When words do not suffice



Campus Times
May 14, 2004


by Kenneth Todd Ruiz
Editor in Chief

Brutality and horror dominate the headlines. Discussions of murder, torture and decapitation replace water cooler small talk. At stake is what this all means for us as Americans.

Sadly, we really do need to care about what the rest of the world thinks. Even those who choose to never leave our supersized island are affected.

For myself and others who like to fly dozens of hours to meet other people, it will make for much in the way of redundant conversation.

As an American abroad, you represent all that is portrayed as American around the world. In other places people tend to be voracious news readers, and like to talk about issues. With headlines dominated by the United States, most rarely let an opportunity to talk to an American pass.

Wherever I went in early 2000, the mono-dialog was about the contested election between Bush and Gore. In late 2001, I had more conversations about Sept. 11 with complete strangers than I care to recall. I’m not looking forward to my next round of travels with the same glee. Wherever I go, the sole topic that will dominate every conversation will come down to one word: torture. And what can I say about that? That it’s nothing compared to a few vicious a-holes who decided to cut off the head of an American?

That logic may fly on the AM dial, but away from this continent it sounds empty. Trying to excuse the behavior of our state because it is “not as bad” as the misdeeds of a few of the worst guys in the world is pathetic. We are supposed to stand for something better than that, not a lesser of evils.

Same for our mass media. Someone recently suggested I should appreciate that our press is much freer than that of, say, Pakistan. I don’t think just being better than Pakistan is enough. We increasingly shy away from reporting that might “disturb” people. If disturbing things are happening across the world, is it enough to just say so? Show me, don’t tell me.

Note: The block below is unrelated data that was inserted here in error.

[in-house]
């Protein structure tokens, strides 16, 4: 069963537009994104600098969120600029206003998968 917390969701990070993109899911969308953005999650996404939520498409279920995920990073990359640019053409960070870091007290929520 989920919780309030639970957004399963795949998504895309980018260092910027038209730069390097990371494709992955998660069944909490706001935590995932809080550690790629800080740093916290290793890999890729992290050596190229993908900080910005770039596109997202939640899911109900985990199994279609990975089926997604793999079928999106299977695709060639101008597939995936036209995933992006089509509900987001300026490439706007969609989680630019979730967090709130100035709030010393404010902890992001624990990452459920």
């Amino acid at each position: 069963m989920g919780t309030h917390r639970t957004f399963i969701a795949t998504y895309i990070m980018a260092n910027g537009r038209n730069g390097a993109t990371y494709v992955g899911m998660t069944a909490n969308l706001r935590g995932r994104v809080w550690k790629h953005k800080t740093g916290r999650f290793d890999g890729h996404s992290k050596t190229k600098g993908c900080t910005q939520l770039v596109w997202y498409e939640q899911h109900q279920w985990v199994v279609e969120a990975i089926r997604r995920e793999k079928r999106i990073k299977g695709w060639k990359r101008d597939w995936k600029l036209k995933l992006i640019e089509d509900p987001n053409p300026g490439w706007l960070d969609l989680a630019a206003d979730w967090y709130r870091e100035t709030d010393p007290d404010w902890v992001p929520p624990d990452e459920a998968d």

With a few images trickling out from what threatens to be a deluge of thousands, some argue that the public is too intelligent to need to see such images. They say “everyone knows war is horrible.” The implication is that seeing such images will shatter our IQ and compel them to such irrational acts as reconsidering their opinions. Shudder.

For the most part, this comes up most frequently when images such as photographs or video footage are involved.

We seem to have peculiar sensitivities. Reading in print that the invasion and subsequent occupation of Iraq has killed more than 1,000 Americans and about 30,000 Iraqis is too abstract and intangible to have any resonance. Express that information with a few pictures or footage, and it becomes real.

While images are certainly subject to manipulation and distortion, they can offer the least filtered version of what is happening. Printed words are far more malleable and capable of spinning reality.

They argue that to show certain things is motivated by politics, avoiding the logical next-step that not showing things would also be a political decision.

Some cry foul over what they call attempts to “politicize” issues. They say people are trying to politicize the war in Iraq, politicize the prison torture, politicize flag-draped coffins. Exploiting the malignancy of the word political. Like other code words, politicization seems to be a euphemism for debate, discussion and most troubling of all, disagreement. If politicizing means that we the people might have a clearer picture of what is going on and thus might want to have a say, then “politicization” sounds downright democratic to me.

Kenneth Todd Ruiz, a senior journalism major, is editor in chief of the Campus Times. He can be reached by e-mail at kruiz@ulv.edu.